The topic came up at a selectmen's meeting held before the town's annual voting day on March 10, when the board was discussing some of the tenants that are in the mill and what could possible happened to them if it was renovated and converted into town offices.

During that discussion, Beaudin mentioned that the Family Health Care Services may be interested in the former bank building.

Since the town voted nearly 4-to-1 against spending $3.2 million on the complete mill restoration the town has been on hold as to what to do with it.

The key issue with the mill is that the fourth floor has been deemed unusable for structural reasons and the Lakes Region Community College Culinary Arts Program that was there relocated to Canterbury Shaker Village.

To fix only the fourth floor would require the Belknap Family Care Health Services, which occupy the entire third floor, to temporarily relocate — something Beaudin said she was told would not be in their best interests.

Beaudin said the town is definitely interested in having the family care services remain either in the mill or in the bank building.

Jail superintendent leds charge to give county department heads more freedom to set policy

LACONIA — The Belknap County Commission is looking at a revising its policy manual to give department heads more control over developing policies specific to their departments.
A proposed revision in the policy procedure was circulated at Wednesday morning's meeting of the commission and was prompted by concerns raised by Belknap County Corrections Department Superintendent Daniel Ward at the March 19 meeting of the commissioners.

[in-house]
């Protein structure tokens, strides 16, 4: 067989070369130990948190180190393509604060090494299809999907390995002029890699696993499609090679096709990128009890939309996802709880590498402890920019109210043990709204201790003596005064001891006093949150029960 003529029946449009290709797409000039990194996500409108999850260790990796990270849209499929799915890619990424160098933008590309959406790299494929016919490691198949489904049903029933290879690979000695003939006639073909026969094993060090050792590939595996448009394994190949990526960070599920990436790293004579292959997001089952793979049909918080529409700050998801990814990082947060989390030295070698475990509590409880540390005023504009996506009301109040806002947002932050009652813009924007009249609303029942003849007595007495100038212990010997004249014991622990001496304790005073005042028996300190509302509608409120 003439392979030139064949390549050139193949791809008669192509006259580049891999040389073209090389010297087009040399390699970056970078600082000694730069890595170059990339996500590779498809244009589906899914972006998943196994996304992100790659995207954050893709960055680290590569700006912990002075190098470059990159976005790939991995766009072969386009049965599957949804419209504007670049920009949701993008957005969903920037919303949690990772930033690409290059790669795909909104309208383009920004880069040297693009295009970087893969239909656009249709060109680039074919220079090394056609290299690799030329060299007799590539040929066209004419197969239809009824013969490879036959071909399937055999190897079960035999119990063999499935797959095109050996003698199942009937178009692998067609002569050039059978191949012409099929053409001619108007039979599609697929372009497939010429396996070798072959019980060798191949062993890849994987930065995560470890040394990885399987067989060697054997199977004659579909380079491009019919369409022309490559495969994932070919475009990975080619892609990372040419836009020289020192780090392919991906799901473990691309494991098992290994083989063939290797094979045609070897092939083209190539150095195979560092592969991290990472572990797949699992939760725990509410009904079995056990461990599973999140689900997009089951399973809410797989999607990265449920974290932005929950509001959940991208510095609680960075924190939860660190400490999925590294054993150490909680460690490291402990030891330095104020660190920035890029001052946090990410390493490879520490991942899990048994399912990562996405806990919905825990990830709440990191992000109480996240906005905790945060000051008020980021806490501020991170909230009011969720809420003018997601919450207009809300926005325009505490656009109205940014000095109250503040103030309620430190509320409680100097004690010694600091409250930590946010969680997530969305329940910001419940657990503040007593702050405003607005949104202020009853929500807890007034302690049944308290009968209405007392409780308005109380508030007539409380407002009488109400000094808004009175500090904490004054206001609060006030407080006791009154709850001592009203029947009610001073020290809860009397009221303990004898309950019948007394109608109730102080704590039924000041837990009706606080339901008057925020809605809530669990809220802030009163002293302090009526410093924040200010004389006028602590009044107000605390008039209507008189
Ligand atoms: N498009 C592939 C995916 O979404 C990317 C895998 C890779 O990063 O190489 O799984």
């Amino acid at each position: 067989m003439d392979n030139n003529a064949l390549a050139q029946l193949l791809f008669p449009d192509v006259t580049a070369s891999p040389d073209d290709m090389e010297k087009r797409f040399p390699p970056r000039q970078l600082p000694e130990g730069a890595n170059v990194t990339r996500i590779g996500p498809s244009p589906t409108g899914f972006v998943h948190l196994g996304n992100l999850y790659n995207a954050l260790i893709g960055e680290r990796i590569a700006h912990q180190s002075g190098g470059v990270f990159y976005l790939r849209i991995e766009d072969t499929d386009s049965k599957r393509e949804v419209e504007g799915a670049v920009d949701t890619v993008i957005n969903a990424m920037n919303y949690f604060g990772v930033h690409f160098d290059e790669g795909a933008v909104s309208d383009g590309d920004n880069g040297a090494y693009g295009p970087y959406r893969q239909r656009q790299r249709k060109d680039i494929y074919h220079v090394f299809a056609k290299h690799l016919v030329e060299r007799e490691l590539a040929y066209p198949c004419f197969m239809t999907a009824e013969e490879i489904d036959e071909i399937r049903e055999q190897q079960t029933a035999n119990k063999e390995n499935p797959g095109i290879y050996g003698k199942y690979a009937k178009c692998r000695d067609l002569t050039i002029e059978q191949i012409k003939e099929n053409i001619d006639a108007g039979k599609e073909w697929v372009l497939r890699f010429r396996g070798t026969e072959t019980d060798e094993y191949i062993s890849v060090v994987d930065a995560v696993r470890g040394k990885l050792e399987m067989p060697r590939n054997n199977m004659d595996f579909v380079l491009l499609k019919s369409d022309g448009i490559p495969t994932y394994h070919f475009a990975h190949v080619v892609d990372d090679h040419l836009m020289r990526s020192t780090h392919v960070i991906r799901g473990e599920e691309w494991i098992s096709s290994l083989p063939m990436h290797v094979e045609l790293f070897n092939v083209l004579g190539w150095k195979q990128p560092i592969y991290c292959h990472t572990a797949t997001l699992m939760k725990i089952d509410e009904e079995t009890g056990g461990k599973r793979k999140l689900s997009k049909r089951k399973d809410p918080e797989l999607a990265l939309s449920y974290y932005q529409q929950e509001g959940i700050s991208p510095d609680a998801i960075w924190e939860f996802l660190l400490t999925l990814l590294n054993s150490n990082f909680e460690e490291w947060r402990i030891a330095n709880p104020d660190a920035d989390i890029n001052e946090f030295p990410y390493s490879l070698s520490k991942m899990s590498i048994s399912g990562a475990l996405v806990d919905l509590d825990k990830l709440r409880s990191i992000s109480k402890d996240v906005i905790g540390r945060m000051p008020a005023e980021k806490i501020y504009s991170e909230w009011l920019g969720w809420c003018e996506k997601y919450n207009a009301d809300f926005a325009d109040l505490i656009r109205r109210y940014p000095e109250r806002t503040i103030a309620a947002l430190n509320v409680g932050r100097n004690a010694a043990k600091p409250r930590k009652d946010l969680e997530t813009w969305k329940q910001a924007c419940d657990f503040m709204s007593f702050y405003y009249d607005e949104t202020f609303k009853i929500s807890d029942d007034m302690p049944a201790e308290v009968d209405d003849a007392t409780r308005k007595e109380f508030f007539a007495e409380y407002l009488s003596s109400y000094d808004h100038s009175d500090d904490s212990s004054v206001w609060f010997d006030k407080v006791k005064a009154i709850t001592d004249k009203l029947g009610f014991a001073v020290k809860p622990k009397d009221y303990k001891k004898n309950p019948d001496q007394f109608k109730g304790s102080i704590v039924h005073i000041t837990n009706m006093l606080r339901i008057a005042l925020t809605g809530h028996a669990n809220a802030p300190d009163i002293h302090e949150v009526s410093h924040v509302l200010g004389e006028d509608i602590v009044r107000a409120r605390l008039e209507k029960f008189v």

At that meeting commissioners agreed to a request by Ward that he be allowed to adopt policies for the jail which he said are needed and are his responsibility under state law 43:24.
''The law is very clear on what my responsibilities are,'' said Ward, who said that the policies are separate from those contained in the county's policy manual.
County Administrator Debra Shackett said that the manual has procedures for departmental specific policies and asked commissioners whether that policy which was put in place in 2010 should be followed or whether Ward should be allowed to develop policies without direct authorization from commissioners.
Commissioner Richard Burchell, who was ousted as commission chairman at the March 2 meeting, said that he thought the former commissioners had abrogated authority to themselves, which was contrary to state law and that it is Ward's responsibility to handle operational details specific to correctional facilities.
Commissioners agreed that Ward had the authority to develop the policies and asked that they be informed by e-mails of the new policies which have been adopted.
Prior to that meeting Ward had sent an e-mail to all department heads as well as county commissioners detailing his concerns about the procedures which had been adopted in 2010, which directed all department heads to work through the county administrator in the development of policies and required that they be reviewed by the county administrator, who would determine if further review was needed, before being implemented.
He wrote that the commissioners at that time ''felt they could rest all of their power and authority in just one person'' and said that it had created a situation in which the professionals running the departments were unable to draft policies or needed approval from an individual who had no knowledge or experience in the area in question.
The proposed policy manual revision drops the language about the county administrator being the designated agent of the commissioners and provides that all newly developed policies be forwarded to the county administrator and that in the case of conflicts that the policy adopted by the county commissioners shall prevail.